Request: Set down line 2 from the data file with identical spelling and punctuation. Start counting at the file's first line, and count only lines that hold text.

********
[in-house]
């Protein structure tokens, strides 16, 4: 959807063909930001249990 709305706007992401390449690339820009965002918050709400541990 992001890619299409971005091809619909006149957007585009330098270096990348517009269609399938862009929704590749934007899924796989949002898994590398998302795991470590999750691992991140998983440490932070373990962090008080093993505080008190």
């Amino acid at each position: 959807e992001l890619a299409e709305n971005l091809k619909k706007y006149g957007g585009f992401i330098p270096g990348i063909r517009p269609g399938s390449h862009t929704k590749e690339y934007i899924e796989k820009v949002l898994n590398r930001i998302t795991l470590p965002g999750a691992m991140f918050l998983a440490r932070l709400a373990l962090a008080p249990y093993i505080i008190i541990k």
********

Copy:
């Protein structure tokens, strides 16, 4: 959807063909930001249990 709305706007992401390449690339820009965002918050709400541990 992001890619299409971005091809619909006149957007585009330098270096990348517009269609399938862009929704590749934007899924796989949002898994590398998302795991470590999750691992991140998983440490932070373990962090008080093993505080008190």